Gospel For Today


Reading today's scripture lessons, it is easy to spot the common theme.  They all reference healing in some way — opening the eyes of the blind, healing the lame, feeding the hungry, making the deaf to hear, setting captives free, and so on.  The gospel reading from Mark has Jesus curing a man who is deaf, and has a speech impediment.  This miraculous healing causes people to talk about Jesus and say, "He has done all things well.  He makes the deaf hear and the mute speak."
There is much to reflect on in these passages.  Surely they speak of the mercy of God.  They remind us of our own need for healing (physical or spiritual).  And the miracle performed by Jesus gives testimony to his divinity.  All these things are true.
But what struck me this week in reading the Gospel was the sheer grittiness of the encounter between Jesus and the deaf man.  Place yourself in the scene.  Imagine that you are the deaf man and this Jesus comes up to you.  What does he do?
The gospel reading gives us a vivid description.  Imagine Jesus standing before you.  First he sticks his finger into your ear.  Then he spits, and puts his fingers into your mouth to touch your tongue (the gospel does not say where Jesus spits, so perhaps it is on your tongue, or into his hands).  Then, while he has his hands in your ear and in your mouth, he leans his head back and looks up.  Then he opens his mouth and groans.  Afterwards, he speaks the word Ephphatha which means "be opened."  And suddenly you can hear the rush of sound entering your ears.
What impresses me about this whole scene is not necessarily that Jesus performed a miracle — we are rather used to hearing about Jesus doing that.  Rather, it is the way he performs it.  Think about it.  Jesus is the Divine Son of God, the Second Person of the Holy Trinity.  As God, couldn't he have simply willed that the man be healed, and it would have been so?  Certainly that is within God's power.  
But that's not how he chose to go about it.  The way he chose to heal involves touching, spitting, and groaning.  It all comes across as very physical.  
This physicality is a key aspect of our Catholic faith.  Many of the ancient heresies contained the idea of dualism.  That is, they believed that only things of the spirit are good, whereas anything material was inherently evil.  Some of these ancient heresies, for example, believed that Jesus was a being of pure spirit, and only appeared human in order to teach us; and the message he came to teach was that we needed to free ourselves from all attachment to this physical world; that heaven meant being released from our bodies and living as pure enlightened spirit.  These heresies have always been condemned by the Church, but they continue to creep up from time to time even today.
Our faith is a very physical faith.  Our God, we believe, was Incarnate.  That word means "made flesh" — it has the same root at carnal and carnivore.  Our God was born as a baby from his mother's womb.  And anyone who has ever seen a birth knows was a messy business that is.  He was nursed at his mother's breast, which is a very intimate, physical action. 
Furthermore, he wants us to commune with him in a very physical way, as well.  Just as he was nourished by his mother's body, he wants us to be nourished from his.  He commands us to eat his flesh and drink his blood.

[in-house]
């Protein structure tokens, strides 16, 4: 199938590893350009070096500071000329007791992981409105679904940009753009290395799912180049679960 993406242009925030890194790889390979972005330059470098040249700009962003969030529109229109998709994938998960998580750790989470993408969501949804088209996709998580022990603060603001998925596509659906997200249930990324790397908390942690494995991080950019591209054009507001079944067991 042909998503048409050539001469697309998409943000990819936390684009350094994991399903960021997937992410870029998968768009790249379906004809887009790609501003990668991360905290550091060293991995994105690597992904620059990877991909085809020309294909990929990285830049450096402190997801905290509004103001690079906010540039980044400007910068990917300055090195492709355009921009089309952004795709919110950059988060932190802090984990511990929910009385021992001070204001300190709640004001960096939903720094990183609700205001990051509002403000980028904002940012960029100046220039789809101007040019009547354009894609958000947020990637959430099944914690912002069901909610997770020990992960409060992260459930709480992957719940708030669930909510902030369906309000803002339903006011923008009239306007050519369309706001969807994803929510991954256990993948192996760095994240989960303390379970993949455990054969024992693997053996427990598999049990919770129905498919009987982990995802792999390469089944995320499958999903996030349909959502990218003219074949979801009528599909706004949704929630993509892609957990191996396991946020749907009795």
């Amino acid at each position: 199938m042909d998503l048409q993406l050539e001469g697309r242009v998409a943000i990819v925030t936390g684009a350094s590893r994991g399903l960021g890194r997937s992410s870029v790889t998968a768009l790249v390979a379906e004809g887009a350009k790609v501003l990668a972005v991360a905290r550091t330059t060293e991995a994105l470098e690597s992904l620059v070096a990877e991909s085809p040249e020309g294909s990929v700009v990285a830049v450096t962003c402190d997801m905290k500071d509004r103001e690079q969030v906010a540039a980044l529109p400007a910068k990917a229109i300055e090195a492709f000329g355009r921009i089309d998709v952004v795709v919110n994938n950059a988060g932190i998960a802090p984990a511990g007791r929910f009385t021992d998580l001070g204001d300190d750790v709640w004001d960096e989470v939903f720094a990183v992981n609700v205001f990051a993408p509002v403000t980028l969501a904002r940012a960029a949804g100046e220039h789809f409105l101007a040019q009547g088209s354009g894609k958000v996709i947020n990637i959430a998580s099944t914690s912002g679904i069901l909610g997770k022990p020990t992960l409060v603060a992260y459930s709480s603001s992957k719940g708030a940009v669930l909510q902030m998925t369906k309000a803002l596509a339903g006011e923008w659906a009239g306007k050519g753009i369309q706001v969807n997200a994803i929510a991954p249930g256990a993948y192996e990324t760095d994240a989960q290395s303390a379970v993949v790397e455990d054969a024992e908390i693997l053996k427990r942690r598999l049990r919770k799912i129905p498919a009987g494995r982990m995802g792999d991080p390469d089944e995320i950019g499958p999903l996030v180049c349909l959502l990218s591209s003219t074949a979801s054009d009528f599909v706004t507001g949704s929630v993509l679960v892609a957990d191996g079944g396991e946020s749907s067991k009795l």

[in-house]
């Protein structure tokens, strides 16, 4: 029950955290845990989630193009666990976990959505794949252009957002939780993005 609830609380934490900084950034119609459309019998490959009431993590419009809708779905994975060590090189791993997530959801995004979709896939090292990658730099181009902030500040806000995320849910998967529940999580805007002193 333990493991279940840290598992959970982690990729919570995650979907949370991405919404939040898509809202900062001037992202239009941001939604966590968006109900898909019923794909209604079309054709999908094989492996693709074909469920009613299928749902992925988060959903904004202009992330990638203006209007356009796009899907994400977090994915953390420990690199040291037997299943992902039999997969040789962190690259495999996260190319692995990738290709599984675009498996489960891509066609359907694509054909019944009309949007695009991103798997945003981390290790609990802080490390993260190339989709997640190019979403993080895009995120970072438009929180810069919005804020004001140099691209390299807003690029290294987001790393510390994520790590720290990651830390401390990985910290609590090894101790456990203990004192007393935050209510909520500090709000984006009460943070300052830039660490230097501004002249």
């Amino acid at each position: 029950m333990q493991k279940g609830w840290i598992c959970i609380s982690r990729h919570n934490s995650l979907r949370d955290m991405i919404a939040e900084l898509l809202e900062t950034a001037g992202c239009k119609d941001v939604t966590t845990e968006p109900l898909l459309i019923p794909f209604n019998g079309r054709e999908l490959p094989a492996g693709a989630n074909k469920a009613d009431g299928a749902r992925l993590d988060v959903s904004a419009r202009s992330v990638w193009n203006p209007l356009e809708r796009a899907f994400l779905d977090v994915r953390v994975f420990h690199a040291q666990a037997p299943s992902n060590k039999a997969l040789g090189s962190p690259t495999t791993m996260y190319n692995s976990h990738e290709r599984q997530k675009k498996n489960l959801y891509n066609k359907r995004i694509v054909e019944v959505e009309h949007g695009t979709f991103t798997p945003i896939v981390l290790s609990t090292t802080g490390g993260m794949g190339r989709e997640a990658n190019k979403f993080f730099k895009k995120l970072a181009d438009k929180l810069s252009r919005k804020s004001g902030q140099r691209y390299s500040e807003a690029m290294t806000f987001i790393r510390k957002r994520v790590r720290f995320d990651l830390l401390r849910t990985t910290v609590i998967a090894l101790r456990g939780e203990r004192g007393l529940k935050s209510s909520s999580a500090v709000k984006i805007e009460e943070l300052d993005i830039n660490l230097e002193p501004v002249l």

When he heals people, he does so by touching them, and using things such as spit and mud (as in the case of the man born blind).  His first miracle was to turn water into wine, and it was performed at a wedding, celebrating the union of a man and a woman into one flesh.  
Our Lord is a physical Lord, and would suffer great physical pain and humiliation for the sake of our sins, and would die the worst kind of physical death on the cross for us.  And then he would rise bodily from death.  His glorified body was physical, as well — he invited Thomas to touch his wounds, and he did ordinary things such as eat fish.  It was that physical body which Ascended into heaven and now sits at the right hand of the Father.
This is our faith.  It's not just some esoteric spiritual construct.  It's physical and Catholics rejoice in this.  It is why we use material things in our worship such as candles, incense, stained glass, and bells.  We engage all of our senses in our adoration of God, even taste as we consume the Eucharist and drink from the precious chalice.  
Our faith is sacramental.  In the sacraments, God is made truly present to us by means of physical signs.  Just as Jesus used things such as spit and mud to heal people, he continues to use physical elements to transmit his grace to us today — the waters of baptism, the sacred oils of healing and confirmation, the bread and wine that become his very Body and Blood.  
We are taught to have a certain detachment from physical things in this world, it is true.  But not because material things are evil.  Rather, it is because all of this is passing away, and something better is being prepared for us.  At the end of time our bodies will rise from the grave and we will exist in eternity not as ghosts or spirits, but as human beings, with a body and a soul.  This is, after all, how God made us to be.  We will inhabit the "new earth" that will be created — perfected, but still very much material.  A perfect physical home for our perfect physical bodies.  
When God created the physical world, he looked upon it and said, "It is good."  We also need to recognize it as good, and look upon it as a grand work of art which then leads us to praise the artist, who is the ultimate good.
God bless!

WCU Catholic Campus Ministry
Matthew Newsome, MTh, campus minister
(828)293-9374  |   POB 2766, Cullowhee NC 28723